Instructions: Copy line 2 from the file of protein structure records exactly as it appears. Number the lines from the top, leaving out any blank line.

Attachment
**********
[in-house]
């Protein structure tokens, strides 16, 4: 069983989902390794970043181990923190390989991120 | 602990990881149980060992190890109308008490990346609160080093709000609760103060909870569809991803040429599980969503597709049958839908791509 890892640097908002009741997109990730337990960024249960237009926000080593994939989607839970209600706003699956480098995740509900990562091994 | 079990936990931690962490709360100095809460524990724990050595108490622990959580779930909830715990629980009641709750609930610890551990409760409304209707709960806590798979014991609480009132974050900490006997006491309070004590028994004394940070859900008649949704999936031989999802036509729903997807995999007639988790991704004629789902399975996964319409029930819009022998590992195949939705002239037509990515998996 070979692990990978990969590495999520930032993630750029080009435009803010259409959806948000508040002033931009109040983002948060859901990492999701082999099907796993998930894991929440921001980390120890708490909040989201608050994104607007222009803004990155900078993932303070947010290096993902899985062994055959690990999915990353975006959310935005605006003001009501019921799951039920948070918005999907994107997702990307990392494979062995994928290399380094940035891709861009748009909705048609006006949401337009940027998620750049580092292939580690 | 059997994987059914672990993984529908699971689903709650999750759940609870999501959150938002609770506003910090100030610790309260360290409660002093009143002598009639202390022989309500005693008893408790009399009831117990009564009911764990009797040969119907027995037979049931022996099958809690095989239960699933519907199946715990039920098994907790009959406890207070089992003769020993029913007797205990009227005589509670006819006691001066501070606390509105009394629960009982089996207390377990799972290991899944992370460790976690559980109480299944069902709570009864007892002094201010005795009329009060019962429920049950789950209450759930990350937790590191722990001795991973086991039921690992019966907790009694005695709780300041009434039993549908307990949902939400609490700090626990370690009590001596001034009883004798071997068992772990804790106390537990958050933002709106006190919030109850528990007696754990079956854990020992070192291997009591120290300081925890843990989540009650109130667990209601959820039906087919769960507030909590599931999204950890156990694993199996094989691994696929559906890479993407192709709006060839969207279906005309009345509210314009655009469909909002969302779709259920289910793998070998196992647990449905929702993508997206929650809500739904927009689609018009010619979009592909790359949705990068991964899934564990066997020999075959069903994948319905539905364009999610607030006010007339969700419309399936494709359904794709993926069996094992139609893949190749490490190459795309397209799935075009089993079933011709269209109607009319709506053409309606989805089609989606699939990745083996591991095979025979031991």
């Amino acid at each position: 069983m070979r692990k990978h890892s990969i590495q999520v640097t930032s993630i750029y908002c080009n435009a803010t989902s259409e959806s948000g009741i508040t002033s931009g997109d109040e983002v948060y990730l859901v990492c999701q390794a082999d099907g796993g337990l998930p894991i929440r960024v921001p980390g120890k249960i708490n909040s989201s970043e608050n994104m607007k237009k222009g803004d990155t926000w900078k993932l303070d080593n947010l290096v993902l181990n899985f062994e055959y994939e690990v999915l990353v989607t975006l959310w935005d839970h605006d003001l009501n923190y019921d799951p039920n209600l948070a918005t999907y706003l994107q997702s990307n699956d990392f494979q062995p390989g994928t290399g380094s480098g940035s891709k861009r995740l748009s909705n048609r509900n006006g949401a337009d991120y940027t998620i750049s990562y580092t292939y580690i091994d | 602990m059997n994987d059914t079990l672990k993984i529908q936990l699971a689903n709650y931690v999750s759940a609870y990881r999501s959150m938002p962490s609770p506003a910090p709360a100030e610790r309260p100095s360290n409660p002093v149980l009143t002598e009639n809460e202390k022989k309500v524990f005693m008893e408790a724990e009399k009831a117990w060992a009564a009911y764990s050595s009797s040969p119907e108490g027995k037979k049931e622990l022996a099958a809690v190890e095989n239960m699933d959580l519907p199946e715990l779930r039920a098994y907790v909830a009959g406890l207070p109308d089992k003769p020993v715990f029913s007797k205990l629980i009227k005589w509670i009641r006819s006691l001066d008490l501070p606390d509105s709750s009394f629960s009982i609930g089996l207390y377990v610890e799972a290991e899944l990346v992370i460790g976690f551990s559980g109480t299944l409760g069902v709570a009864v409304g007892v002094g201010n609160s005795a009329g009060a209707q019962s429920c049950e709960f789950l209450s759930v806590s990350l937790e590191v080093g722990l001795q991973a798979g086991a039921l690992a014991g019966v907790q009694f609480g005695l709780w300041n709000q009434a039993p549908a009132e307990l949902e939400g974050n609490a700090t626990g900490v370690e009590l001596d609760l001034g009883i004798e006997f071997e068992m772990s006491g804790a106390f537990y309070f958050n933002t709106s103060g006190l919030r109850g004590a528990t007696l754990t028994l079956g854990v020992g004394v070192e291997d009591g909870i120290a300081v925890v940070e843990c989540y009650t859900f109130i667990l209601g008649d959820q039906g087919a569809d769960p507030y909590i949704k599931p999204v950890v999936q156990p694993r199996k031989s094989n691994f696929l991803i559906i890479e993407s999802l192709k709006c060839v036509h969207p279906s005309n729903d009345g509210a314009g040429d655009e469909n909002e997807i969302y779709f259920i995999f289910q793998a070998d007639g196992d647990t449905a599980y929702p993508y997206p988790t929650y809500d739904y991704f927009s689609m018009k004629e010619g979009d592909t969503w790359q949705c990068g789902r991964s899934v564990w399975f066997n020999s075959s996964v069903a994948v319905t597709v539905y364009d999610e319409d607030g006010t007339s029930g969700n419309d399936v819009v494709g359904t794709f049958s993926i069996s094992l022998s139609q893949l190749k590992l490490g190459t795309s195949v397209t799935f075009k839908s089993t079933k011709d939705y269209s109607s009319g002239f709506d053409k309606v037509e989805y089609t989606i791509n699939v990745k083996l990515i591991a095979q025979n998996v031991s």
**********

């Protein structure tokens, strides 16, 4: 069983989902390794970043181990923190390989991120 | 602990990881149980060992190890109308008490990346609160080093709000609760103060909870569809991803040429599980969503597709049958839908791509 890892640097908002009741997109990730337990960024249960237009926000080593994939989607839970209600706003699956480098995740509900990562091994 | 079990936990931690962490709360100095809460524990724990050595108490622990959580779930909830715990629980009641709750609930610890551990409760409304209707709960806590798979014991609480009132974050900490006997006491309070004590028994004394940070859900008649949704999936031989999802036509729903997807995999007639988790991704004629789902399975996964319409029930819009022998590992195949939705002239037509990515998996 070979692990990978990969590495999520930032993630750029080009435009803010259409959806948000508040002033931009109040983002948060859901990492999701082999099907796993998930894991929440921001980390120890708490909040989201608050994104607007222009803004990155900078993932303070947010290096993902899985062994055959690990999915990353975006959310935005605006003001009501019921799951039920948070918005999907994107997702990307990392494979062995994928290399380094940035891709861009748009909705048609006006949401337009940027998620750049580092292939580690 | 059997994987059914672990993984529908699971689903709650999750759940609870999501959150938002609770506003910090100030610790309260360290409660002093009143002598009639202390022989309500005693008893408790009399009831117990009564009911764990009797040969119907027995037979049931022996099958809690095989239960699933519907199946715990039920098994907790009959406890207070089992003769020993029913007797205990009227005589509670006819006691001066501070606390509105009394629960009982089996207390377990799972290991899944992370460790976690559980109480299944069902709570009864007892002094201010005795009329009060019962429920049950789950209450759930990350937790590191722990001795991973086991039921690992019966907790009694005695709780300041009434039993549908307990949902939400609490700090626990370690009590001596001034009883004798071997068992772990804790106390537990958050933002709106006190919030109850528990007696754990079956854990020992070192291997009591120290300081925890843990989540009650109130667990209601959820039906087919769960507030909590599931999204950890156990694993199996094989691994696929559906890479993407192709709006060839969207279906005309009345509210314009655009469909909002969302779709259920289910793998070998196992647990449905929702993508997206929650809500739904927009689609018009010619979009592909790359949705990068991964899934564990066997020999075959069903994948319905539905364009999610607030006010007339969700419309399936494709359904794709993926069996094992139609893949190749490490190459795309397209799935075009089993079933011709269209109607009319709506053409309606989805089609989606699939990745083996591991095979025979031991």